Alex Proyas’s Gods of Egypt is a deeply stylish and deeply hollow fantasy adventure in which it is hoped that the spectacular visual effects will blind audiences to the absence of a credible storyline.
Set in ancient Egypt and featuring a Percy Jackson-like plot in which outsized gods rule over normal-scale mortals, the 127-minute movie has at least a handful of set pieces that will keep complete boredom at bay. Egyptian god Horus (Game of Thrones actor Nikolaj Coster-Waldau) is unseated and blinded by his ambitious and evil uncle Set (Gerard Butler) on the eve of his crowning as the king of Egypt. Set makes slaves of his citizens while he canoodles with Horus’s ex, Hathor (Elodie Yung), even as Horus writhes in agony in a dark crypt somewhere.
Mortal thief Bek (Brenton Thwaites) sets the plot into motion when he decides to restore Horus’s sight in order to free his beloved Zaya (Courtney Eaton), who is slaving away in the luxurious quarters of the court architect. The lengthy and convoluted rescue mission brings the real deities of this movie – the visual effects team – into play. Among the eye-popping sequences aimed at hard-selling the 3D conversion include Horus and Bek running for their lives across a stone maze while being pursued by two women on giant snakes, the encounter between the god of knowledge Thoth and the Sphinx, and Horus’s meeting with his grandfather Ra (Geoffrey Rush), the sun god who floats above the clouds in a celestial chariot that is better than all the wheels below on earth.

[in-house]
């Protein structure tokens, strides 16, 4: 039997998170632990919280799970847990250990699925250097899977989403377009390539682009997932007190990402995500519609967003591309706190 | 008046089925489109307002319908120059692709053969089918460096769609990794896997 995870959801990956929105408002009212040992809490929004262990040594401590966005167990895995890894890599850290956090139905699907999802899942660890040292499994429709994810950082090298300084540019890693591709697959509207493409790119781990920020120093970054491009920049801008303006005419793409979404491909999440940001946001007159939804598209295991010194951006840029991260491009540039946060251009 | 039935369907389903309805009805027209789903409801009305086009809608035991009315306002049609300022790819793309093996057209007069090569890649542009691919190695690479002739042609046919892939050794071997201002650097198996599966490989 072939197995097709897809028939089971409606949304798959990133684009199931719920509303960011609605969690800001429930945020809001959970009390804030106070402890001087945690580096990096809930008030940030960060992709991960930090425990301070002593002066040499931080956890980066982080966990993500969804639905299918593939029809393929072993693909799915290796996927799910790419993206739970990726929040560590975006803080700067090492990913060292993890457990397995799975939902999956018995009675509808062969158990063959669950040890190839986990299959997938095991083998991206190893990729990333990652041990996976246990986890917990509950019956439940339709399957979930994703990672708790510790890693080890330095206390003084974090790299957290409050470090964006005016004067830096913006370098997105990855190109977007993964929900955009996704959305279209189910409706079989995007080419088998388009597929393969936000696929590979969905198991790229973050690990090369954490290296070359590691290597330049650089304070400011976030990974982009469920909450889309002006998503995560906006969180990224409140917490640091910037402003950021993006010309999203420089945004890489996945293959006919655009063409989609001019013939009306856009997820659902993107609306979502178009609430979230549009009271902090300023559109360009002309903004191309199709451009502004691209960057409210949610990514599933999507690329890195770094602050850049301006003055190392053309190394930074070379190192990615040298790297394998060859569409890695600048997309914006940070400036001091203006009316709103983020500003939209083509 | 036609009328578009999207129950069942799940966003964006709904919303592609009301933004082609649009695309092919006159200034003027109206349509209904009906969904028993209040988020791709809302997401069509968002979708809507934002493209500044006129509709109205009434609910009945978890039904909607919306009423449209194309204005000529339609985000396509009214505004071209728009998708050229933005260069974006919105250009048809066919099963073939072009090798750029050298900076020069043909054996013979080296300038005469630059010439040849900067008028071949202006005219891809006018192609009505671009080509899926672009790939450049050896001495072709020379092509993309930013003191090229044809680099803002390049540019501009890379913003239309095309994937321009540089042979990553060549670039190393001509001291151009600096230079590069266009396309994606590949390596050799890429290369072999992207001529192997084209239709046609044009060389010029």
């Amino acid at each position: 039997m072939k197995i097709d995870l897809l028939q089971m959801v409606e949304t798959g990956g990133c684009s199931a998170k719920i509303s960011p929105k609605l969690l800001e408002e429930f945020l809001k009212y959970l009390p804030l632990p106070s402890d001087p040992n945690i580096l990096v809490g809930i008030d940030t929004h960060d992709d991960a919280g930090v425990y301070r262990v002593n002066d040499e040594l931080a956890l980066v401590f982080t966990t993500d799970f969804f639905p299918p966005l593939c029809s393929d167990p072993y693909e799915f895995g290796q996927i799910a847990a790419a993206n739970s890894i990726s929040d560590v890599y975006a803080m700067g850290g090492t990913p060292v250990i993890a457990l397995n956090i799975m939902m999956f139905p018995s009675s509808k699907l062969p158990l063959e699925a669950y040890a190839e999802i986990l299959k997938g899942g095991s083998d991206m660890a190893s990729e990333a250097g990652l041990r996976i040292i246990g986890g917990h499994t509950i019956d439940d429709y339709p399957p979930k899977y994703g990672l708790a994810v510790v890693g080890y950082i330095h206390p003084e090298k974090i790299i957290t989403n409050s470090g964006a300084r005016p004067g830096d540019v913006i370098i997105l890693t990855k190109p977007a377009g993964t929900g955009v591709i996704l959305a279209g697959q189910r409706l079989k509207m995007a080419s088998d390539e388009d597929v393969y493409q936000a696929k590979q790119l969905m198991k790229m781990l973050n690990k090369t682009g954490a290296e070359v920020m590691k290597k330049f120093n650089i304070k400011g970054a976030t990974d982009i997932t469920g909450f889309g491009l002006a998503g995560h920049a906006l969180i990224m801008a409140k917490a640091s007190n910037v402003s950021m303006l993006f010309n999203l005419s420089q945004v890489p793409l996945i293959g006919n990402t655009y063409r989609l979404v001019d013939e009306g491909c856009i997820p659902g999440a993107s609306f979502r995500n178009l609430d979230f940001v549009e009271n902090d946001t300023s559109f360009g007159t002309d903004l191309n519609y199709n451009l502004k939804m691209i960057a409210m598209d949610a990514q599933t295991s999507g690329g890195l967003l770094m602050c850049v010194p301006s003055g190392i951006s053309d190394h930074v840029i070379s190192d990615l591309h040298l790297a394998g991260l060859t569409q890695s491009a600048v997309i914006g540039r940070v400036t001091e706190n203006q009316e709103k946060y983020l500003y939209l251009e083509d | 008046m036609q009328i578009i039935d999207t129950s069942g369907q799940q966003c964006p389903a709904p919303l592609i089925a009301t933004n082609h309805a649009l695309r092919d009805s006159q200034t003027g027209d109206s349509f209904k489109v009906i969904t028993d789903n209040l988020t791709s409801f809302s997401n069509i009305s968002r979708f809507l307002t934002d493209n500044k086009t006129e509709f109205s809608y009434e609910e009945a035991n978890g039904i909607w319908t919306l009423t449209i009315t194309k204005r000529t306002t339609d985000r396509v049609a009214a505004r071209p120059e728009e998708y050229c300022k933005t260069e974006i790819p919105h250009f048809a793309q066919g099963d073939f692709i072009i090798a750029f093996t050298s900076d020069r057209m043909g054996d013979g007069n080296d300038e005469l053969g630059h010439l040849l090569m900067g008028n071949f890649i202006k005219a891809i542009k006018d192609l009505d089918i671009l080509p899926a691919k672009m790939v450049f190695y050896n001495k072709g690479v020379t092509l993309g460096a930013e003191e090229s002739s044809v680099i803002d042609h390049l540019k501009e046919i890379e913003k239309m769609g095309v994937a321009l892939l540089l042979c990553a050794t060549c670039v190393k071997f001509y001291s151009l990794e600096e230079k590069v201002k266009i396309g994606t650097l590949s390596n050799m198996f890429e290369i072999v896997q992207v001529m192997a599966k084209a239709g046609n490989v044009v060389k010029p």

The use of Caucasian actors to play Egyptians, the wild mix of accents (American, Scottish and British) and the anachronistic dialogue indicate that Egypt is just a disposable backdrop for computer-generated mayhem. The acting is subservient to the action, design trumps character development and the pretty costumes and lovely jewellery compensate for the lack of charismatic faces. In its tedium, Gods of Egypt is only mortal.